Date of Graduation
School of Medicine
Andrew K. Shiemke.
The methanotrophic bacterium, Methylococcus capsulatus, is capable of the conversion of methane to methanol at ambient temperature and pressure. In this manuscript, we show that quinols can provide reducing equivalents to the membrane-bound form of methane monooxygenase (pMMO), substituting for NADH in whole cells and membrane fractions. Additionally, quinols are shown to be effective reductants for the detergent-solubilized enzyme, whereas NADH is ineffective. The decyl-analog of plastoquinol and duroquinol provide the greatest MMO activity in whole cells and membrane fractions, as well as detergent-solubilized samples. Lauryl maltoside is by far the best detergent for solubilization of catalytically-active methane monooxygenase. This detergent was also utilized when reincorporating the endogenous quinone, 18'-methylene CoQ8, during analysis of pMMO enzymatic activity supported by endogenous quinones. The endogenous quinone was capable of supporting activity of pMMO in detergent-solubilized fractions, when used in combination with NADH. However, the synthetically reduced form of the endogenous quinone is incapable of supporting activity in whole cells, membranes, or the solubilized fraction. Finally, oxygen uptake studies of whole cells, membranes, and solubilized membranes in addition to UV-visible spectroscopic studies reveal the existence of an alternative oxidase in vitro. The inhibitors octyl gallate and cyanide inhibit oxygen uptake in both membranes and whole cells.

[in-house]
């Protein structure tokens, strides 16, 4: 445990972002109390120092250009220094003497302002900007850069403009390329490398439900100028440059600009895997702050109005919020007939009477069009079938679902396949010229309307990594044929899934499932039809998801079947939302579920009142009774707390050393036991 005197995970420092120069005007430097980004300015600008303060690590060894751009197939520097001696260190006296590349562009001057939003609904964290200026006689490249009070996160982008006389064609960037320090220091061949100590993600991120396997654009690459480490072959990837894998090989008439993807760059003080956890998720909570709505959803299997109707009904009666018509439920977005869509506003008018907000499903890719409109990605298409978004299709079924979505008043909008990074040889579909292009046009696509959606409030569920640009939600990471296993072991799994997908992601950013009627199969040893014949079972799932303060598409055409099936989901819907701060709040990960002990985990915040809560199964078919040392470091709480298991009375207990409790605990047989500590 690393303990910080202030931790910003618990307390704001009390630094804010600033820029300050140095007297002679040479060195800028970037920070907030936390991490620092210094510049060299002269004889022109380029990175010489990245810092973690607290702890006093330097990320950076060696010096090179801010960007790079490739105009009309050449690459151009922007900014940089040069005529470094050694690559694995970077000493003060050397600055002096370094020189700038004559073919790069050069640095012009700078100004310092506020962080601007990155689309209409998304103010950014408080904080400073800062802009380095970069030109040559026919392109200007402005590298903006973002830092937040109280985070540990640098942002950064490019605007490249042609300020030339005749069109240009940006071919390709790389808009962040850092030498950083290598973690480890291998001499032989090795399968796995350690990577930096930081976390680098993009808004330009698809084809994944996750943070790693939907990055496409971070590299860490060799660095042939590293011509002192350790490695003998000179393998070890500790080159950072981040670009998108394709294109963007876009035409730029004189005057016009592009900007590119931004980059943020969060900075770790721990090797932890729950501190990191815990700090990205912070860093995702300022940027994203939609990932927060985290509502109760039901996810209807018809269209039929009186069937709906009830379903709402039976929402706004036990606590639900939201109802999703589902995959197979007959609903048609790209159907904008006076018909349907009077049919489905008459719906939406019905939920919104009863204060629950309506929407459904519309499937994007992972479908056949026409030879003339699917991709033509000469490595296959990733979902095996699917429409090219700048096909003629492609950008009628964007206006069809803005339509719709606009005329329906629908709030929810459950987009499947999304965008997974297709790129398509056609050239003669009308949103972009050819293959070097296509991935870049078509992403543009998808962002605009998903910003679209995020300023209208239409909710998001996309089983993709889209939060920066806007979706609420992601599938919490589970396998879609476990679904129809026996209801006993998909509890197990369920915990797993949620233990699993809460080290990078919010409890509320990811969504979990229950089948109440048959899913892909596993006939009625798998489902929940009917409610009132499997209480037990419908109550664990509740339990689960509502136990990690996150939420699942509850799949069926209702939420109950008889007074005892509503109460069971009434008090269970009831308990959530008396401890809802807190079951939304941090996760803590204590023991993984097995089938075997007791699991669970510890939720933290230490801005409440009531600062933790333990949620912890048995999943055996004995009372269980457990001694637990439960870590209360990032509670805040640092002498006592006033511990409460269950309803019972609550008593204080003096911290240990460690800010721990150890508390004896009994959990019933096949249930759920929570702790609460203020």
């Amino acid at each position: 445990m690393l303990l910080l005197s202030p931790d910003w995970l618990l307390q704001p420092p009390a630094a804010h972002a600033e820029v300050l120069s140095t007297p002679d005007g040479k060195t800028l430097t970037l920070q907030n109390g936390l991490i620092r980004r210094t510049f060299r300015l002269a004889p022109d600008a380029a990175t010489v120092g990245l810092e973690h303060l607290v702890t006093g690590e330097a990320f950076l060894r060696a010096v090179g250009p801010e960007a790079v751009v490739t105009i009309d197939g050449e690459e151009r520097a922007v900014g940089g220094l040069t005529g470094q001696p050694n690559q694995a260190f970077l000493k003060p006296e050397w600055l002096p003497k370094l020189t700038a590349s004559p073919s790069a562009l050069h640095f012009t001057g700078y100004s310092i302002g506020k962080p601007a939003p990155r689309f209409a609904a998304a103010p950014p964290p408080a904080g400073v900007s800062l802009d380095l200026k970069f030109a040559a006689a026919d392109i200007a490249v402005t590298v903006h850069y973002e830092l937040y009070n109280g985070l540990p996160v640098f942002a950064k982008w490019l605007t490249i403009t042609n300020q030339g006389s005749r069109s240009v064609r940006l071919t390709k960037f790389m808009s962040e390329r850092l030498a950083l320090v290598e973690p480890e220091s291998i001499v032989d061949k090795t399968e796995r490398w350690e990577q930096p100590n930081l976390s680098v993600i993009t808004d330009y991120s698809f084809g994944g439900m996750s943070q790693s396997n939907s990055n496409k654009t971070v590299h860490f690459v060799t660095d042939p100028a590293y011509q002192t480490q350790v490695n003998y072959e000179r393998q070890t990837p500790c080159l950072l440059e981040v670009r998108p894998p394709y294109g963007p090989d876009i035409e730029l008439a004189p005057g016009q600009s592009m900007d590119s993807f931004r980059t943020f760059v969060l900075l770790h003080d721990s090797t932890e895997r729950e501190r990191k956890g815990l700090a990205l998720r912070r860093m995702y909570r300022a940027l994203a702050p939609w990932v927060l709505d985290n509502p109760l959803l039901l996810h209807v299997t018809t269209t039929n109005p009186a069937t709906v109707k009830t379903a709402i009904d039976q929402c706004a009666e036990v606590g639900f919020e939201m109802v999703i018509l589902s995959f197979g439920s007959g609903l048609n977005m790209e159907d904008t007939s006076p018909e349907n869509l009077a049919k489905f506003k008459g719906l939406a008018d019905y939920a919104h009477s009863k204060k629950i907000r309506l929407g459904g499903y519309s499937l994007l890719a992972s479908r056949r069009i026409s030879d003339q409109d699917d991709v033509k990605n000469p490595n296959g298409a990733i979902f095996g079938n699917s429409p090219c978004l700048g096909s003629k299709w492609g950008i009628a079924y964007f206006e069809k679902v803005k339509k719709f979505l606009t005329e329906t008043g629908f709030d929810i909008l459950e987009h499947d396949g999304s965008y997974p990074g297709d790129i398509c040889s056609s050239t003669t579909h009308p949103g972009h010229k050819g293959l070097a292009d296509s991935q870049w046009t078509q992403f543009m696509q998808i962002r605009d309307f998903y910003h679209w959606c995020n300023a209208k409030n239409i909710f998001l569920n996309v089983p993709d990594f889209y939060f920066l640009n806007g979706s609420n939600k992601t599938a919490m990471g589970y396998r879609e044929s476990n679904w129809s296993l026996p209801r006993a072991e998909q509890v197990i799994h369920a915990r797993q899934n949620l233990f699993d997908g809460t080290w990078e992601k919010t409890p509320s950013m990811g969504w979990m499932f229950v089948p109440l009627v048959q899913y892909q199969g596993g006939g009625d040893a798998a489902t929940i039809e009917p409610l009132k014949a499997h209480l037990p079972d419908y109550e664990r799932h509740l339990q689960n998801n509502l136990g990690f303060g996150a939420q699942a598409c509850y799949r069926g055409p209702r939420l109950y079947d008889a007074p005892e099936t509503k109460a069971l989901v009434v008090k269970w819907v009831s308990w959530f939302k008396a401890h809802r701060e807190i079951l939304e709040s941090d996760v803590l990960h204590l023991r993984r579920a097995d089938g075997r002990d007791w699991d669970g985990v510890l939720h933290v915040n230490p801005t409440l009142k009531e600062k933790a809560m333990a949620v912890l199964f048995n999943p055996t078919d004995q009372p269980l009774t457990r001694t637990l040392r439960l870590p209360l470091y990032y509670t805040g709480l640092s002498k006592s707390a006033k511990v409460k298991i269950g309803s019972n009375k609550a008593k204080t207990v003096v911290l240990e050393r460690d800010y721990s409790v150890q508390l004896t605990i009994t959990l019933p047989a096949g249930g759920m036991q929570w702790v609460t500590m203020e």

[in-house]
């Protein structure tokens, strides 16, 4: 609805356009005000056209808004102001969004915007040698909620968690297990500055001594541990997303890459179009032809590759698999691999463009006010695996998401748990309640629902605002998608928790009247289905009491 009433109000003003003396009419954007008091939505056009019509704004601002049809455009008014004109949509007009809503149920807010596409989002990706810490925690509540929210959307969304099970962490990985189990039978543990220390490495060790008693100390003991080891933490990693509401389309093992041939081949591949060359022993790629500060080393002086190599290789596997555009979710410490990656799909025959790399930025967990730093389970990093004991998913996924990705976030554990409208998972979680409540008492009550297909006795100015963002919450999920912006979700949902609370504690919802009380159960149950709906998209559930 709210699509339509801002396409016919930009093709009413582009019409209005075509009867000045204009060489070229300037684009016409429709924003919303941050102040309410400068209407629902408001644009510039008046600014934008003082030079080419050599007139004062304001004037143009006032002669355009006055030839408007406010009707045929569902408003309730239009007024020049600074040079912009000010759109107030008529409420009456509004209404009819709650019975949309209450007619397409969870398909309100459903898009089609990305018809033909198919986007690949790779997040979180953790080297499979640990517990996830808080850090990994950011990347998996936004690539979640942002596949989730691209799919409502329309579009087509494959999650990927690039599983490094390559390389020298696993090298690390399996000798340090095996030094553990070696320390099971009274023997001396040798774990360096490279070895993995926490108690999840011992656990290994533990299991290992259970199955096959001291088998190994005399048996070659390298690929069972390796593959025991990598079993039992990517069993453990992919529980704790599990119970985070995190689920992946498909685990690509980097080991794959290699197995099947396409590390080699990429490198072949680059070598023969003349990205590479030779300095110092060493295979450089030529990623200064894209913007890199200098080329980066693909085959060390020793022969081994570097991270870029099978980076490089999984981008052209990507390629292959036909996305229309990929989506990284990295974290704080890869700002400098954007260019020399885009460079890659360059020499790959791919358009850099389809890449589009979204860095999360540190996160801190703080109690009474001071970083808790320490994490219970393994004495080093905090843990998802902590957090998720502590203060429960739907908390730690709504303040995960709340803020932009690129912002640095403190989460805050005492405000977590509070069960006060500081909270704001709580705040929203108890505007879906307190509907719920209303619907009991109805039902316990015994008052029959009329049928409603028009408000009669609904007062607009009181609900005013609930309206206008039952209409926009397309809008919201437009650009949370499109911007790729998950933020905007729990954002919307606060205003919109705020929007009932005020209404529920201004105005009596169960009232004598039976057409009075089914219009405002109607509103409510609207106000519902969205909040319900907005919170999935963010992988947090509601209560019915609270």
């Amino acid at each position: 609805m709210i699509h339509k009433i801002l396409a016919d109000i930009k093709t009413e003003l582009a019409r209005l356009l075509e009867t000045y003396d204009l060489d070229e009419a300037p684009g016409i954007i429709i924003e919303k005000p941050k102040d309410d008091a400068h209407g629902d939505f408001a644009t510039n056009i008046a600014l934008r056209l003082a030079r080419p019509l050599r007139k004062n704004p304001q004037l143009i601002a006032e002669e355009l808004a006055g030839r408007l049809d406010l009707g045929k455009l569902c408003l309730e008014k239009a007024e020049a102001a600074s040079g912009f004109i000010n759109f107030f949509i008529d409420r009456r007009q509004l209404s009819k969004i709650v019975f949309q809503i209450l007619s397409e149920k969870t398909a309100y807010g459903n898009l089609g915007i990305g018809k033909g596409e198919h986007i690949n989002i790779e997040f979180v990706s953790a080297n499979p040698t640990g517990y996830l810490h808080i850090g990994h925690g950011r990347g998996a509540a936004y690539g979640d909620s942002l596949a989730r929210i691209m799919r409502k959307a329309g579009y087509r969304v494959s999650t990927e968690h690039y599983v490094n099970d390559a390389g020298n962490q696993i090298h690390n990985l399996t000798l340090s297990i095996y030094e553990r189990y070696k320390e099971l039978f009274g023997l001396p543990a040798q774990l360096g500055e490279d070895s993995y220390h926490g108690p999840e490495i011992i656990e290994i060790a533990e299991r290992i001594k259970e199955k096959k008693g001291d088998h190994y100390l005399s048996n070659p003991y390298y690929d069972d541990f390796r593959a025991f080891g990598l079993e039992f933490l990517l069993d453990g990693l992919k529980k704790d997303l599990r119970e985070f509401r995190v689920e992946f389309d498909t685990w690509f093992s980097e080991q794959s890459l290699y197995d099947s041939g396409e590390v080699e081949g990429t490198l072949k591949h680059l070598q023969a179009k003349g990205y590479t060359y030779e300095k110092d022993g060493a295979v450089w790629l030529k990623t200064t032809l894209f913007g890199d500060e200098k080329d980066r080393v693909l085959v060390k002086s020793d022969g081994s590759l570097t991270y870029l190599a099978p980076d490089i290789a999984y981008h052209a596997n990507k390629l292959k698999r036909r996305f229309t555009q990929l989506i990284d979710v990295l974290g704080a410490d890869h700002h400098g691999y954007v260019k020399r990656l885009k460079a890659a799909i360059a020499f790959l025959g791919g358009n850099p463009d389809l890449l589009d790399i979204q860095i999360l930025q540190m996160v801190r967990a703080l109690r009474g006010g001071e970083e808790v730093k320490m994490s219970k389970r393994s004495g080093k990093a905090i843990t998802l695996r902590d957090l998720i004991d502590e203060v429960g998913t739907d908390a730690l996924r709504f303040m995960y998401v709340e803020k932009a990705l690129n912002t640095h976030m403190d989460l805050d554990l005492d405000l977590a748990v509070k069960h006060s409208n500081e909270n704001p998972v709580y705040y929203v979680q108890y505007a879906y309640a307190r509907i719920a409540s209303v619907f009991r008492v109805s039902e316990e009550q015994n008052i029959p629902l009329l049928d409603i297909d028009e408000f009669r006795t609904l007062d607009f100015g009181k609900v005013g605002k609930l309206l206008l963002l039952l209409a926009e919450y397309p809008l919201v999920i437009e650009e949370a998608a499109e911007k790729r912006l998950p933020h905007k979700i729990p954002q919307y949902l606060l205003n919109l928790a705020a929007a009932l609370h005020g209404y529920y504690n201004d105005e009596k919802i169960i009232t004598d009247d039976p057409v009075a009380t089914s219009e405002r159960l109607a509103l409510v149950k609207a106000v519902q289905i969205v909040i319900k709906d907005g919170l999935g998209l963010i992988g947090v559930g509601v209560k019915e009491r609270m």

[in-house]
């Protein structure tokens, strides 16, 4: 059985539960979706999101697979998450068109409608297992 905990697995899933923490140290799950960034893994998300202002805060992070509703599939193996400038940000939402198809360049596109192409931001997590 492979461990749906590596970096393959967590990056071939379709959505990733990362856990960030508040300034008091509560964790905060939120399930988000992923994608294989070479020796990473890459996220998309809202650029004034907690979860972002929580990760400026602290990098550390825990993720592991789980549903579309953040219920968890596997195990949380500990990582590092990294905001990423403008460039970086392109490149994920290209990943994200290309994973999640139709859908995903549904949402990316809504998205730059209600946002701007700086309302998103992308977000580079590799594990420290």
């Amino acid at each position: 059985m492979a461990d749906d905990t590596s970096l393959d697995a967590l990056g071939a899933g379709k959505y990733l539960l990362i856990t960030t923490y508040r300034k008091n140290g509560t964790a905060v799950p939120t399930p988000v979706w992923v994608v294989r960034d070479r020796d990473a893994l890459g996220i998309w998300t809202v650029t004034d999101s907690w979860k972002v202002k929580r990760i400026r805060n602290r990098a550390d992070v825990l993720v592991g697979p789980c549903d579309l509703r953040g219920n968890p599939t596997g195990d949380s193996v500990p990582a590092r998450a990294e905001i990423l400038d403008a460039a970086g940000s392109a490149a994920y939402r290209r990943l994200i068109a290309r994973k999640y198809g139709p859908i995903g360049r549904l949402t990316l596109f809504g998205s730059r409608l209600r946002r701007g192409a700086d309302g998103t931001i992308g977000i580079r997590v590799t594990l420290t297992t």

Miley, Timothy Brian, "Studies of the respiratory chain of Methylococcus capsulatus (Bath)" (2000). Graduate Theses, Dissertations, and Problem Reports. 3193.